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International Archives of Urology and Complications





DOI: 10.23937/2469-5742/1510014



Anatomic, Clinical and Therapeutic Aspects of Circumcision Accidents in Yaounde, Cameroon

Mouafo Tambo FF1*, Ditope JJ1, Fossi G1, Fadi S1, Nyanit Bob D1, Mbouche L1, Andze OG1 and Sosso MA2


1Pediatric Surgery Service, Yaoundé Gynaeco-Obstetric and Pediatric Hospital (YGOPH), Cameroon
2Department of surgery and specialties, Faculty of Medicine and Biomedical Sciences, University of Yaoundé I, Cameroon


*Corresponding author: Pr Mouafo Tambo Faustin, Pediatric Surgery Service, Yaounde Gynaeco-Obstetric and Pediatric Hospital (YGOPH), PO 4362, Yaounde, Cameroon, Tel: 00237696098325, E-mail: faustintambo@yahoo.fr
Int Arch Urol Complic, IAUC-2-014, (Volume 2, Issue 1), Original Article; ISSN: 2469-5742
Received: March 01, 2016 | Accepted: May 04, 2016 | Published: May 06, 2016
Citation: Mouafo TFF, Ditope JJ, Fossi G, Fadi S, Nyanit BD, et al. (2016) Anatomic, Clinical and Therapeutic Aspects of Circumcision Accidents in Yaounde, Cameroon. Int Arch Urol Complic 2:014. 10.23937/2469-5742/1510014
Copyright: © 2016 Mouafo TFF, et al. This is an open-access article distributed under the terms of the Creative Commons Attribution License, which permits unrestricted use, distribution, and reproduction in any medium, provided the original author and source are credited.



Abstract

Background: Complications arising from local circumcision methods and practice in our environment need to be taken seriously, as they pose major therapeutic difficulties such as the functional outcome, as well as cosmesis. These complications could, in certain cases, be life threatening.

Objective: The aim of this study was to describe the anatomo-clinical and therapeutic aspects of circumcision misharps at the Yaoundé Gynaeco-Obstetric and Pediatric Hospital (HGOPY).

Methodology: It was a retrospective and descriptive study including all patients aged 0-15 years that were managed for complications related to circumcision over a period of 10 years at the pediatric surgery service of the Yaoundé Gynaeco-Obstetric and Pediatric Hospital (HGOPY).

Results: We recorded 15 treated cases. The average age of the patients was 5.57 years ranging from 7 months to 14 years. The mean interval between circumcision and occurrence of the complication(s) was 10 months 3 hours to 2 years. The reason of the circumcision in all cases was ritual.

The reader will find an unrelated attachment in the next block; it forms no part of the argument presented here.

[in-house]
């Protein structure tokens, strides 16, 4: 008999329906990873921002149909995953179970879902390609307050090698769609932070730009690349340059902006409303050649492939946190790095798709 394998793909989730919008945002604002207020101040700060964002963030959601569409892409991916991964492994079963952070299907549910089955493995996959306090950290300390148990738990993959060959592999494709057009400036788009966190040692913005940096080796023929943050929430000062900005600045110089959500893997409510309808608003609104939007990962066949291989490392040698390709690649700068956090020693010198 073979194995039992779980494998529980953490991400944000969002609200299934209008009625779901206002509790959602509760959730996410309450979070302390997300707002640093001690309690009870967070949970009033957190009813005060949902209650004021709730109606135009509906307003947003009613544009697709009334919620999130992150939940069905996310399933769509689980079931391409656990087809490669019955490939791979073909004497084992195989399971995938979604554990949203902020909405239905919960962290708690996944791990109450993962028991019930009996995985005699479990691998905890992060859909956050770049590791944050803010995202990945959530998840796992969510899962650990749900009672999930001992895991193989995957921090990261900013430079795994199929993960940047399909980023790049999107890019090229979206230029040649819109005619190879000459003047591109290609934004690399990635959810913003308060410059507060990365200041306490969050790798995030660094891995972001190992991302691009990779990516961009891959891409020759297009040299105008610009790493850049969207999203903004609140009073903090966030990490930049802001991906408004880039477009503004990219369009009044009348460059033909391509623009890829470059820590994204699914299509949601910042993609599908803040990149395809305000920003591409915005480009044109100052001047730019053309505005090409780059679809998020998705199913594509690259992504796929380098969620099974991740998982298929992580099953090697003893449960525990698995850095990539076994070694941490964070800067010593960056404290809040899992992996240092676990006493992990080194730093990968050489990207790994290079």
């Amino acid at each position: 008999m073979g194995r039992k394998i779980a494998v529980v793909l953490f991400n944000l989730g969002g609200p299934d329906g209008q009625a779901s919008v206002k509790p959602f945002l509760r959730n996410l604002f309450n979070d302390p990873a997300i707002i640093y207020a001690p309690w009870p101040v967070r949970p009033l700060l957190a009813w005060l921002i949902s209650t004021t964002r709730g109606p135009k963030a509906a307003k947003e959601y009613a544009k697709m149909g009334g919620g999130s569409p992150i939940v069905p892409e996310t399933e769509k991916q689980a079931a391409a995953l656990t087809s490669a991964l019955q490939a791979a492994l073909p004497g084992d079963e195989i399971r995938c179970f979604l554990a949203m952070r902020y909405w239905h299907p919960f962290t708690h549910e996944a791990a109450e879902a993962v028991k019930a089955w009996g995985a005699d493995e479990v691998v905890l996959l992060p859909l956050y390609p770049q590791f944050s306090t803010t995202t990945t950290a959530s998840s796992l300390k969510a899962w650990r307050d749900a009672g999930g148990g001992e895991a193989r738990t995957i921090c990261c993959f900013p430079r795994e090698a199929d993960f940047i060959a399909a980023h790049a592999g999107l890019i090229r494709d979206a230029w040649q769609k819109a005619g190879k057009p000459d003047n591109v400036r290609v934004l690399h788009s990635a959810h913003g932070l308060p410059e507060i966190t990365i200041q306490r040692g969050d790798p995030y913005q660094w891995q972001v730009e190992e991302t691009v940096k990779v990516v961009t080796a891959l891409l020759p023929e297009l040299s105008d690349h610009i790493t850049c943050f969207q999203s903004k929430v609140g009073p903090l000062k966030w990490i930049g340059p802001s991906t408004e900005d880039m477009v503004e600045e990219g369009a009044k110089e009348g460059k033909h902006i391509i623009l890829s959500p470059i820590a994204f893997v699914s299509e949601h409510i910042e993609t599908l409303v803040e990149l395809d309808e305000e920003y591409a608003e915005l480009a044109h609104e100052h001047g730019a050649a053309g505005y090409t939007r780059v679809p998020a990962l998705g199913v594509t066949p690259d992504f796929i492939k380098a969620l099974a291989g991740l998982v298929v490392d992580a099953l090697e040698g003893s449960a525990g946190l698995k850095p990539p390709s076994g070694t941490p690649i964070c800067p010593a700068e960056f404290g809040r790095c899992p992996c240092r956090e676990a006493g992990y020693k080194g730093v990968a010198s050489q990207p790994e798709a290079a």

The complications were predominantly urethral fistulas (53.3%), followed by total amputation of the glans (13.4%) and/or the penis (6.7%). Surgical procedures performed were: repair of urethral fistula (46.7%), meatoplasty (13.4%), wet dressing (6.7%), buccal mucosal graft uretroplasty (6.7%), refashioning on account of buried penis (6.7%), vesicostomy (6.7%) and hemostasis (6.7%).

Conclusion: Complications arising from the practice of circumcision in our local setup are severe, and major surgical procedures are usually required for their correction in order to remedy to these complications.


Keywords

Circumcision accidents, Anatomo-clinical, Treatment, HGOPY, Yaoundé, Cameroun


Introduction

Circumcision accidents refer to any complications that occur during the surgical removal of the prepuce. These complications are quite common in our daily pediatric surgical practice [1]. In most of our African communities, circumcision is carried out as a ritual, and is often performed by traditional healers and paramedical staff who lack adequate knowledge of anatomy and safe asepsis [1,2]. Although this procedure is considered simple, the complications that can occur are varied and include functional outcome and cosmetic appearance and even life threatening lesions in some occasions [3]. So in the light of the analysis of 15 circumcision accidents treated in the pediatric surgery service of the Yaoundé Gynaeco-Obstetric and Pediatric Hospital HGOPY, we wanted to report our experience in the management of these injuries.